My general advice, from an investment standpoint, is to buy no issue guitars. Mint guitars are great investment pieces because the serious collectors will always want the best example available. Player grade guitars are not the place to go in an uncertain market. Buy them and enjoy them but they will not keep pace with what is still a vibrant and rising market. The values will likely hold up in the short term, but the liquidity (ease of selling) may not and that will drive the values down. If the global repercussions of a pandemic affect all aspects of the economy, including collectibles, then the best of the collectibles will likely become more desirable while the lower grade stuff will likely stagnate or back down. The reality is that the folks who can afford the best of the best will still be able to afford them after the potential pandemic has either fizzled (like SARS) or blown up (like Spanish Flu). It could take a few months or it could change our lives for years.

You can’t go wrong with a Fender narrow panel tweed. These will never die. I’ve heard they are loud enough to drive any virus out of your house.

Scavengers II

February 18th, 2020 • ES 335, ES 3456 Comments »

The stop tail on the right is correct for 1958 to 1964. The one on the left is from the late 60’s. Look at the seam. The one on the right has a seam that is thicker in the middle and thinner everywhere else. The one on the left has a thick seam from end to end. Some repros have gotten this seam correct so you have to look for other features. The stud on the left is correct for the same years. Note the length.

In 2015, I wrote a post called “Scavengers” which is why this post is called “Scavengers II”. In 2015, the market was rising, as it is now and the cost of vintage parts came along for the ride. Changed parts have always been an issue on vintage items. Cars, furniture, virtually anything collectible that is made of components, is subject to changed parts both by unscrupulous sellers and by folks who simply can’t tell the difference between authentic parts and reproductions. What is different now, five short years later, is that the quality of the reproduction parts has gotten so good that it has become hard, even for experts, to tell the real from the fake.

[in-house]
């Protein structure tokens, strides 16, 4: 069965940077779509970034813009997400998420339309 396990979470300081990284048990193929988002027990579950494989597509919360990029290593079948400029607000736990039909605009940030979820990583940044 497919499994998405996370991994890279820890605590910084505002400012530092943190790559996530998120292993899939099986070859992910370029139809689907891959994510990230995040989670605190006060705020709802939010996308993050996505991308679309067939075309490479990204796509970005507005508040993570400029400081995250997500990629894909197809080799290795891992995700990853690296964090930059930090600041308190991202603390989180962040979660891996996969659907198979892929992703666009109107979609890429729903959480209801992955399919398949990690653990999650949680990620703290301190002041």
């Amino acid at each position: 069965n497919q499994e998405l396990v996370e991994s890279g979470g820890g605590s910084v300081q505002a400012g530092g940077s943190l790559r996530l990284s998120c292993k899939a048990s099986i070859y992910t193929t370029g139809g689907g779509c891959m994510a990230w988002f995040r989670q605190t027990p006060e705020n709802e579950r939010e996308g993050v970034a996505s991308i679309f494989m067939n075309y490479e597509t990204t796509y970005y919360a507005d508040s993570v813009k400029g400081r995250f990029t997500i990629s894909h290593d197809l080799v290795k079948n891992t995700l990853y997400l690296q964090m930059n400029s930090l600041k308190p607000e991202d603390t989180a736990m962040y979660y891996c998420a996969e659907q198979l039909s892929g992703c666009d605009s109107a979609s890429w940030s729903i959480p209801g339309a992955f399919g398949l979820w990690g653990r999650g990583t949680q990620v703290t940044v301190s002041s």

Consider this: A vintage stop tailpiece for a 1958 to 1964 ES-335 will cost you around $1800. A really good reproduction will cost you about $100. You might spend $40,000 on your collector grade ’59 and never know that someone along the way has swapped out the vintage tailpiece for a good repro (or a bad repro for that matter). The likelihood is that you either won’t check to see if it’s real or you won’t know even if you do check. You’ll likely find out at the worst possible time-when you bring it to me or another knowledgable dealer to sell or trade. I can’t even count the number of times I’ve had to be the bearer of bad news of this kind. If the owner isn’t right there when I go through the guitar, it calls my honesty into question, especially if the guitar was bought from another reputable dealer. Fortunately, I make a point of checking the parts before the owner leaves the shop. If you’re buying or trading online, then it can be a real dilemma.